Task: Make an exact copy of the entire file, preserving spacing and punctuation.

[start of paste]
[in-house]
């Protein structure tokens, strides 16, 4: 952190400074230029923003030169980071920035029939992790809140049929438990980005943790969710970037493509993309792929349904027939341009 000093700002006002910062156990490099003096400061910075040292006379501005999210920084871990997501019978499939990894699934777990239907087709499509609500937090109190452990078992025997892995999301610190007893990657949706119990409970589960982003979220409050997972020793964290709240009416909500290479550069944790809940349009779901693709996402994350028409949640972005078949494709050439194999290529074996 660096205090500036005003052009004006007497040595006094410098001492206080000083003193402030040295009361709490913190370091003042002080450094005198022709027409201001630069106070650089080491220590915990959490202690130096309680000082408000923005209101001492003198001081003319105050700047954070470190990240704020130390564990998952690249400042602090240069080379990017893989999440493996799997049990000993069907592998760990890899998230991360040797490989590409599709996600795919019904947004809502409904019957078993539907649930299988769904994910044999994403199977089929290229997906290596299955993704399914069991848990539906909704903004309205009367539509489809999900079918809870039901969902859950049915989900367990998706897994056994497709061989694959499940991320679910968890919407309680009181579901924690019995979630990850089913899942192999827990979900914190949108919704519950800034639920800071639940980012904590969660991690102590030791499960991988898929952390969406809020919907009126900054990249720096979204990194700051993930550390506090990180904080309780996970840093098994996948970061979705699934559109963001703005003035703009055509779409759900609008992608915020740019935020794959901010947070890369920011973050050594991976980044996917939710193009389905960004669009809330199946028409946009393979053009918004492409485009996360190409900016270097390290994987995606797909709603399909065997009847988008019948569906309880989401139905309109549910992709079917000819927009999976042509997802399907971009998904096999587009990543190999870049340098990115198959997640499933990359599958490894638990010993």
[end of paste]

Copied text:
[in-house]
């Protein structure tokens, strides 16, 4: 952190400074230029923003030169980071920035029939992790809140049929438990980005943790969710970037493509993309792929349904027939341009 000093700002006002910062156990490099003096400061910075040292006379501005999210920084871990997501019978499939990894699934777990239907087709499509609500937090109190452990078992025997892995999301610190007893990657949706119990409970589960982003979220409050997972020793964290709240009416909500290479550069944790809940349009779901693709996402994350028409949640972005078949494709050439194999290529074996 660096205090500036005003052009004006007497040595006094410098001492206080000083003193402030040295009361709490913190370091003042002080450094005198022709027409201001630069106070650089080491220590915990959490202690130096309680000082408000923005209101001492003198001081003319105050700047954070470190990240704020130390564990998952690249400042602090240069080379990017893989999440493996799997049990000993069907592998760990890899998230991360040797490989590409599709996600795919019904947004809502409904019957078993539907649930299988769904994910044999994403199977089929290229997906290596299955993704399914069991848990539906909704903004309205009367539509489809999900079918809870039901969902859950049915989900367990998706897994056994497709061989694959499940991320679910968890919407309680009181579901924690019995979630990850089913899942192999827990979900914190949108919704519950800034639920800071639940980012904590969660991690102590030791499960991988898929952390969406809020919907009126900054990249720096979204990194700051993930550390506090990180904080309780996970840093098994996948970061979705699934559109963001703005003035703009055509779409759900609008992608915020740019935020794959901010947070890369920011973050050594991976980044996917939710193009389905960004669009809330199946028409946009393979053009918004492409485009996360190409900016270097390290994987995606797909709603399909065997009847988008019948569906309880989401139905309109549910992709079917000819927009999976042509997802399907971009998904096999587009990543190999870049340098990115198959997640499933990359599958490894638990010993």